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Cultural safety and humility

Taking action to dismantle Indigenous-specific racism

On Nov. 30, 2020, Health Minister Adrian Dix released findings from an independent review into the extent of Indigenous-specific racism in BC’s health-care system. The findings released in this report, titled In Pla​in Sight, showed the devastating impact Indigenous-specific racism has on health outcomes for Indigenous people in B.C. The release of the In Plain Sight report underscored the urgent need for all partners in the health-care system to take swift and decisive action to dismantle the systemic racism that has led to such poor health outcomes for First Nations, Métis and Inuit (Indigenous) Peoples. ​

Update: Jan. 5, 2023: Some registrants and members of the public have raised concerns about BCCNM's reliance on the In Plain Sight Report, given the recent questions about one of its key authors, Dr. Mary Ellen Turpel-Lafond.

The In Plain Sight ​team was comprised of a number of recognized Indigenous advisors and leaders. While Dr. Turpel-Lafond was the chair of the investigation, the investigation as a whole is larger than her. The report and its recommendations are a summation of the experiences, stories and facts of thousands of Indigenous people highlighting their experiences within the B.C. health care system. The information, data, facts and recommendations from the report are not contestable. Indigenous specific racism is prevalent throughout B.C.'s health care system and it has its origins in the province's history of settler colonialism. 

It is important for us to continue to recognize and honour the contributions of these individuals to the report, and to use their shared knowledge and guidance to improve the health care system. The work stands on its own merit and we value the evidence it has provided as we work to meet our obligations and commitments as a regulator, to minimize the harms caused to Indigenous people by systemic racism within the B.C. health care system.

BCCNM's commitment

In 2017, the previous B.C. nursing and midwifery colleges were four of 22 B.C. health professions to pledge their commitment to making our health system more culturally safe for First Nations and Aboriginal people. BCCNM continues this commitment. ​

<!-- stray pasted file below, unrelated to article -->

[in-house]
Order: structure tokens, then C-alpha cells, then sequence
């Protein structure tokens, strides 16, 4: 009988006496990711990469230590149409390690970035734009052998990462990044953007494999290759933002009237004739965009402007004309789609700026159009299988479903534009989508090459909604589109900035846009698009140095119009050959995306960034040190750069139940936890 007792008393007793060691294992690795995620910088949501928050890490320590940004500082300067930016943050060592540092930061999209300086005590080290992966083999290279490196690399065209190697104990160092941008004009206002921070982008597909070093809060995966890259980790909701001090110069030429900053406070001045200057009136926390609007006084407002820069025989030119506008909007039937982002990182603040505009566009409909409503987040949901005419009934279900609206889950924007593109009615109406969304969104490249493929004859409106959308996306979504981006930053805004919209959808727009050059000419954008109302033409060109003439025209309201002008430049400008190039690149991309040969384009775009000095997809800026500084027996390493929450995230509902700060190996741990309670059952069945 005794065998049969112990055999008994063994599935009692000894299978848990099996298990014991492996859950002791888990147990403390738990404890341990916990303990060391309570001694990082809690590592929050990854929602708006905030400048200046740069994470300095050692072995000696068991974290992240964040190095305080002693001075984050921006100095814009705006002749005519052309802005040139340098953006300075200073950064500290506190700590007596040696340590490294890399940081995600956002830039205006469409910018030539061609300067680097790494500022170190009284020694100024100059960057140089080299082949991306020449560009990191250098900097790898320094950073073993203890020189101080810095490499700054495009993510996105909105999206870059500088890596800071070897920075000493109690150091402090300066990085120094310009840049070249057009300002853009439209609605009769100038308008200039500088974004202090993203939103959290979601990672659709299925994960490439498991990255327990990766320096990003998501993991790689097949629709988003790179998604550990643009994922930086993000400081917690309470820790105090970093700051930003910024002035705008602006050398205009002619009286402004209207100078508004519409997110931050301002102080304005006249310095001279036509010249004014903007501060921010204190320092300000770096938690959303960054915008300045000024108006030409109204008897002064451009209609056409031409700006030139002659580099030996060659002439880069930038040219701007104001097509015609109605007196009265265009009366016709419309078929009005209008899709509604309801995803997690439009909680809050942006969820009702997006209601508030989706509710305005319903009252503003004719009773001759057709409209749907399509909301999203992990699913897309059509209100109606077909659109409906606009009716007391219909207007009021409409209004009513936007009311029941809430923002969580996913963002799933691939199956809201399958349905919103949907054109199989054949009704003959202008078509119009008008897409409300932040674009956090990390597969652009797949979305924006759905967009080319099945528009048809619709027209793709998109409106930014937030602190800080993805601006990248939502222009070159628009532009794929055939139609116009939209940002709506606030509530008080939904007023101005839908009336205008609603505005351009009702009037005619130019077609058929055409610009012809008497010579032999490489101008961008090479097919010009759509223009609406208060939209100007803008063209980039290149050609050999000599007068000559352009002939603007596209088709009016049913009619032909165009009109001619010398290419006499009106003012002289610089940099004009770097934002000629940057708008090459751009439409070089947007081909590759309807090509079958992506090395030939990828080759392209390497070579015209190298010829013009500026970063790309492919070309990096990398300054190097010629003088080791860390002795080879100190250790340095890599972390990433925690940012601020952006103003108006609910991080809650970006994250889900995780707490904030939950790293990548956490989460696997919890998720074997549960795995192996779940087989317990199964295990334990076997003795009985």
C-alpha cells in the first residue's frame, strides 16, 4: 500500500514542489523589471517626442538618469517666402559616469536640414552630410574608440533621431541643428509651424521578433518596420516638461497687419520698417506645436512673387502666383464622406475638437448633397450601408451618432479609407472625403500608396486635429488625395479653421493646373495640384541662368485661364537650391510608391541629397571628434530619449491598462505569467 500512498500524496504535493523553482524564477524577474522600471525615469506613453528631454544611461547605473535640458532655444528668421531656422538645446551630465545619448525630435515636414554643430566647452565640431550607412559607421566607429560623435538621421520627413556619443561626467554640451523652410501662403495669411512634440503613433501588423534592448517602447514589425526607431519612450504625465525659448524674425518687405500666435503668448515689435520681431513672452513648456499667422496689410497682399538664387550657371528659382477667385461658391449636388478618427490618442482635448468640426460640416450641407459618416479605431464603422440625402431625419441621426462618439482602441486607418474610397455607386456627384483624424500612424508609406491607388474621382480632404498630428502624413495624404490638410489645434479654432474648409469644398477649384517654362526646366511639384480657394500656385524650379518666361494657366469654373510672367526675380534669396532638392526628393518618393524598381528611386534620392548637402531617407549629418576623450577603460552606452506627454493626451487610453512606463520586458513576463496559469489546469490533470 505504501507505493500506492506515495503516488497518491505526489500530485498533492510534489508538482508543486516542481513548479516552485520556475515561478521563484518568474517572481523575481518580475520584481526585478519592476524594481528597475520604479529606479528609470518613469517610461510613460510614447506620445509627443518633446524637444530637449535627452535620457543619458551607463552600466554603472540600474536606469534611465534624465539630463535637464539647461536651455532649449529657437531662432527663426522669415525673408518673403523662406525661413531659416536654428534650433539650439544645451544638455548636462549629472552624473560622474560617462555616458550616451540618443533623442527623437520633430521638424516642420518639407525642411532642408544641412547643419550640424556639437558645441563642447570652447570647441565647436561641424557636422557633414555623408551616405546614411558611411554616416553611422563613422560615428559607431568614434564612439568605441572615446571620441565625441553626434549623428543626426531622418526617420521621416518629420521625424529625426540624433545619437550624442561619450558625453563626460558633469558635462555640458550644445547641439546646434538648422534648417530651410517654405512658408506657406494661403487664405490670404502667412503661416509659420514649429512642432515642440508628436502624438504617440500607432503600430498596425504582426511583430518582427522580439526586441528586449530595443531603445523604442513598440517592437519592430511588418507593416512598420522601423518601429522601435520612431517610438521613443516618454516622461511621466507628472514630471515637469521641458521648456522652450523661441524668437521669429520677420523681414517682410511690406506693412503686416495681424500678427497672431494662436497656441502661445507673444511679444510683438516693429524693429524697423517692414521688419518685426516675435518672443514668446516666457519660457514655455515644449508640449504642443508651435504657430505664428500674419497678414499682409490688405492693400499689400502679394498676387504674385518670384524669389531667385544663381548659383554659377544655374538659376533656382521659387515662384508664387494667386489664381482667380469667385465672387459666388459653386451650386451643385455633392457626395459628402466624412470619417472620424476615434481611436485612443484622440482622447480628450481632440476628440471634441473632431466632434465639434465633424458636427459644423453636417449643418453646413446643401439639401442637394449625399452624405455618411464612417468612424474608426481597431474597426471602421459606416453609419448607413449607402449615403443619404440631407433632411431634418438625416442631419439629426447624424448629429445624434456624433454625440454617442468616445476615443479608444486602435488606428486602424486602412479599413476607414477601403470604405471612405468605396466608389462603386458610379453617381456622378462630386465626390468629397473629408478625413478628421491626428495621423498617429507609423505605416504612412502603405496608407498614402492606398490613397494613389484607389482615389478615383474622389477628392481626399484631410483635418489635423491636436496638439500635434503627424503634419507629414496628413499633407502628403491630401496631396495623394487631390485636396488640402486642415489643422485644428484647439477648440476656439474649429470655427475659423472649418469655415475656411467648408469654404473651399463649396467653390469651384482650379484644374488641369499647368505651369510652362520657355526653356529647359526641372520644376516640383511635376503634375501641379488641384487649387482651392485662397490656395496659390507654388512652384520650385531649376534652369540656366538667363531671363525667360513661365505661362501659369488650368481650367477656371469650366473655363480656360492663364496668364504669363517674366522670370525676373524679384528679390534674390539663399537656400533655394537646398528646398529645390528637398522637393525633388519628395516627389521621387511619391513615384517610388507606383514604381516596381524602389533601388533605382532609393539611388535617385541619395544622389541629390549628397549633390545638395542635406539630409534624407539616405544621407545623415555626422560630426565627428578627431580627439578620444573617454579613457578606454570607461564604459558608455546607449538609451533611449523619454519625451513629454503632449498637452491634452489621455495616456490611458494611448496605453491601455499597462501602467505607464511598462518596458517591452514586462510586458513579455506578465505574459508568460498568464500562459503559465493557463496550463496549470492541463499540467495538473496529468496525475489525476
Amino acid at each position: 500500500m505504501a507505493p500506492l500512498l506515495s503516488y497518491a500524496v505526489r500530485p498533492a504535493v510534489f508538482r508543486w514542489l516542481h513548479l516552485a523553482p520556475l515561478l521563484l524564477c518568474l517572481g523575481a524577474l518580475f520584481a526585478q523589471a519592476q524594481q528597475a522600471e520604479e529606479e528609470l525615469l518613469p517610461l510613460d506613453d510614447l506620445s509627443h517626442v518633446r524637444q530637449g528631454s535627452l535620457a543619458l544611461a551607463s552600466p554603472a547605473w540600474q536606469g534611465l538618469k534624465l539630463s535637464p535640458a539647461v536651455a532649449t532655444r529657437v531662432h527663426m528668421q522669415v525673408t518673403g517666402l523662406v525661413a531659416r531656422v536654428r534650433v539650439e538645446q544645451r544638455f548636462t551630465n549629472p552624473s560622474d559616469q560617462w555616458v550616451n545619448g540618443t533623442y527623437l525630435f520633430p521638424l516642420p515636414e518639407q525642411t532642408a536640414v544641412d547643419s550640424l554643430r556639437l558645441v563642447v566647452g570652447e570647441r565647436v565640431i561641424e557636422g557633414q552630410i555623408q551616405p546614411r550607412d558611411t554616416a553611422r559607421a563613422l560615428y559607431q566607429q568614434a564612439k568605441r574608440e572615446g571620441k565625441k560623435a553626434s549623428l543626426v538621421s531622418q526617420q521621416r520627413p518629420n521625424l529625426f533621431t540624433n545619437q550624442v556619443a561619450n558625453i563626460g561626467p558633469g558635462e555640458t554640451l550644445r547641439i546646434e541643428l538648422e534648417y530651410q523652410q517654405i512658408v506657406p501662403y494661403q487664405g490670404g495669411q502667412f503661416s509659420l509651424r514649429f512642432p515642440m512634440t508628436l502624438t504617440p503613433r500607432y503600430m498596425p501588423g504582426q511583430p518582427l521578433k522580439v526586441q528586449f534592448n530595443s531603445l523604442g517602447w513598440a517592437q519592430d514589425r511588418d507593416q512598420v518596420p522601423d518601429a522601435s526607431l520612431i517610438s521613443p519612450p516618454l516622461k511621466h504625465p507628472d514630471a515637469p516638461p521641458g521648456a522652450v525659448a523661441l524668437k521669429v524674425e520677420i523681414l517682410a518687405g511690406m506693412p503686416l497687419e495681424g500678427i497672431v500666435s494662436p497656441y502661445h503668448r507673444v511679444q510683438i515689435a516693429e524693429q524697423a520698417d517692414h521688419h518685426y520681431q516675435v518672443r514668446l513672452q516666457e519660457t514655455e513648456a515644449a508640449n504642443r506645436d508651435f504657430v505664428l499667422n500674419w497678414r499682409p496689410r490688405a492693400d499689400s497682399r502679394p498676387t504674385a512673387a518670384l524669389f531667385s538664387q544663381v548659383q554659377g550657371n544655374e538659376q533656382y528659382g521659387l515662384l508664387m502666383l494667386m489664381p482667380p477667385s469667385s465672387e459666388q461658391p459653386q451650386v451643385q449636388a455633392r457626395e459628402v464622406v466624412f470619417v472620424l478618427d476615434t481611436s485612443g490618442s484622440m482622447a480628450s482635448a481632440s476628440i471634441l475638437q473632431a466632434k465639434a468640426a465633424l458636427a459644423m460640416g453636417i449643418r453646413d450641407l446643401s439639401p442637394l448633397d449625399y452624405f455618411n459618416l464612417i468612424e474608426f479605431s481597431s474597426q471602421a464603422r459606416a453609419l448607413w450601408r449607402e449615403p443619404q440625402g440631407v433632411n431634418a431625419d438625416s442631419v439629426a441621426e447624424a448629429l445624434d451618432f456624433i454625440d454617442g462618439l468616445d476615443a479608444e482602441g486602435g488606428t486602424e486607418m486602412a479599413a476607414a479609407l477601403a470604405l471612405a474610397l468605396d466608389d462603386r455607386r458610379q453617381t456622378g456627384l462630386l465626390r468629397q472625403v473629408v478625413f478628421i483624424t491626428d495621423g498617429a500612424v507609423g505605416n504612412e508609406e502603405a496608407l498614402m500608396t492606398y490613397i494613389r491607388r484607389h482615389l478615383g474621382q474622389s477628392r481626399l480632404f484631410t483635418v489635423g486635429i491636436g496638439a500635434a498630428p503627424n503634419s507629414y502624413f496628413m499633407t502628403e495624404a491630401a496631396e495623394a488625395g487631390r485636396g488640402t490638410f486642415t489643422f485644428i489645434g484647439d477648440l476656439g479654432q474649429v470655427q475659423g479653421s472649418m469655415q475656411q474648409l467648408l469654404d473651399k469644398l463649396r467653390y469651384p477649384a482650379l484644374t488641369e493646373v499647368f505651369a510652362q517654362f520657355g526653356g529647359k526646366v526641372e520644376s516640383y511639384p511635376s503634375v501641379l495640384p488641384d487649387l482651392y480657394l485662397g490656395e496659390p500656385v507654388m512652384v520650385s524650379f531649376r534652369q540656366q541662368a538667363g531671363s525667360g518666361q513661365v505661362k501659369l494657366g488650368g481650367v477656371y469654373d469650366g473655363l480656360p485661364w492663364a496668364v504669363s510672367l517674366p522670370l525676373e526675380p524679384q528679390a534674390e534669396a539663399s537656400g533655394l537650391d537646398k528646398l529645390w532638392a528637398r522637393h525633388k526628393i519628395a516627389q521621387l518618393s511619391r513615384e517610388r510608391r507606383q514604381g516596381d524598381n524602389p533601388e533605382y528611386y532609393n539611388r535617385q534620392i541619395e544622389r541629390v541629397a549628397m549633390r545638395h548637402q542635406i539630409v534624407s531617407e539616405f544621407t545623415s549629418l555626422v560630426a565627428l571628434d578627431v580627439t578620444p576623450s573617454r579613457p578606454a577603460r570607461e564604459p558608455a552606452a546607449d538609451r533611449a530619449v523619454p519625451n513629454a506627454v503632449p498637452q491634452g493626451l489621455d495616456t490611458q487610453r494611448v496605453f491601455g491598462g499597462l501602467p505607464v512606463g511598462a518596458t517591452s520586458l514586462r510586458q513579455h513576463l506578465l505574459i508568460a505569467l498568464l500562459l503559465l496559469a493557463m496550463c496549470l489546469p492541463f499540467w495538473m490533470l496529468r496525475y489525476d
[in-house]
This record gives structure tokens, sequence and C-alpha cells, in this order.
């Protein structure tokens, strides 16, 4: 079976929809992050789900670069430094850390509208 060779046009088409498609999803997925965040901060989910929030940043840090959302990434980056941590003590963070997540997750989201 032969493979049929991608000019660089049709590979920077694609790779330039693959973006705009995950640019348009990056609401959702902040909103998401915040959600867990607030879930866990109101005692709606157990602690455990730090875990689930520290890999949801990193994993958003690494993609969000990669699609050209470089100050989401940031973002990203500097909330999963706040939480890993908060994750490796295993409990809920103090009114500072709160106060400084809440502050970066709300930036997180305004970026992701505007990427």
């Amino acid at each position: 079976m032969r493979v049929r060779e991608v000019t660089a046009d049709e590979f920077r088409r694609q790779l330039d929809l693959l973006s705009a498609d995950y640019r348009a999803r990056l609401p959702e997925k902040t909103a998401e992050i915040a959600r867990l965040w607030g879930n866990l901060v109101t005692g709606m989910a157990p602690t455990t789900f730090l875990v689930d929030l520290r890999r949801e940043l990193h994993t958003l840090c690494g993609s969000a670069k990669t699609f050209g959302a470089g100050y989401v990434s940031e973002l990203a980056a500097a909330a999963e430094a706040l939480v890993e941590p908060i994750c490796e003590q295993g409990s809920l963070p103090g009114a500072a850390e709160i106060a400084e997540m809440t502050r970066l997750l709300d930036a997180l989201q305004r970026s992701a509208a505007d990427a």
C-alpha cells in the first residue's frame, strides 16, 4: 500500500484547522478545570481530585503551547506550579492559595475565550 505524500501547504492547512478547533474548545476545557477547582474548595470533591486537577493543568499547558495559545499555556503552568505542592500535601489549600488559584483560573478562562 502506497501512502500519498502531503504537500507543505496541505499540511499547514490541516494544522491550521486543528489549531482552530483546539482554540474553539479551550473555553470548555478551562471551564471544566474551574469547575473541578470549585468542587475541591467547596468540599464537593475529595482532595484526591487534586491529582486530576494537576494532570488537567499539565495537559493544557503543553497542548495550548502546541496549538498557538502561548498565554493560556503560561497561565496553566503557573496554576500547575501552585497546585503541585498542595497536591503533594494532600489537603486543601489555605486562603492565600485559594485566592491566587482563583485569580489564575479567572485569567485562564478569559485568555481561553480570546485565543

On May 11, 2021, BC's four largest health regulators issued an apology to the Indigenous people and communities who have experienced racism while engaging with these health regulatory colleges and with the health professionals they regulate. 

​​On May 11, 2022, to mark the one-year anniversary of the apology, the four colleges published an update on their progress to date​ on the commitments laid out in the apology.​​​

BCCNM's Commitment: Constructive disruption to Indigenous-specific racism amongst B.C. Nurses and Midwives reflects our commitment to enacting the recommendations put forth in the In Plan Sight report and lays out a roadmap for BCCNM to follow as we work to make the health-care system culturally safe. ​

A ne​w practice stan​​dard for all nurses and midwives

Another part of our work ​is a new practice standard for all nurses and midwives, Indigenous Cultural Safety, Cultural Humility, and Anti-Racism. This new standard came into effect Feb. 25, 2022​.

This standard was developed in collaboration with the College of Physicians and Surgeons of British Columbia (CPSBC). BCCNM is also collaborating with CPSBC on learning resources to support practitioners as this standard comes into effect.​

The Indigenous Cultural Safety, Cultural Humility, and Anti-racism Practice Standard Companion Guide was created to help nurses and midwives understand and apply the new practice standard. It incorporates Indigenous experiences to help nurses and midwives learn about culturally unsafe care and reflect on their own practice. ​

We encourage nurses and miwives to visit the learning sections of the website for resources and tools to support them on their journey  (LPNNPRMRNRPN).​

​Related​ news

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BCCNM's commitment to action: One year update

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​June 21, 2022​

​​​BCCNM, CPSBC mark National Indigenous Peoples Day with video series to support culturally safe care

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​​​One year on: colleges report on progress in dismantling systemic racism​

Jan 28, 2022​

BCCNM board approves new Indigenous cultural safety and humility practice standard​

2021 news

​Nov 22, 2021

​Survey: new cultural safety and humility practice standard​​​

​Oct 6, 2021​

BCCNM launches Action Plan to address Indigenous-specific racism in health care​

​Sep 29, 2021

​BCCNM observes National Day for Truth and Reconciliation

​​May 11, 2021

Racism in Health Care: An Apology to Indigenous People and a Pledge to Be Anti-Racist​​

​May 4, 2021​

Addressing Indigenous-specific racism with a new cultural safety and humility standard​​​​

2020 news
​Nov 30, 2020​

Addressing​ Indigenous-specific racism​​​

​Nov 30, 2020

Statement of Intent – Cultural Safety & Humility in BCCNM Standards​​​​​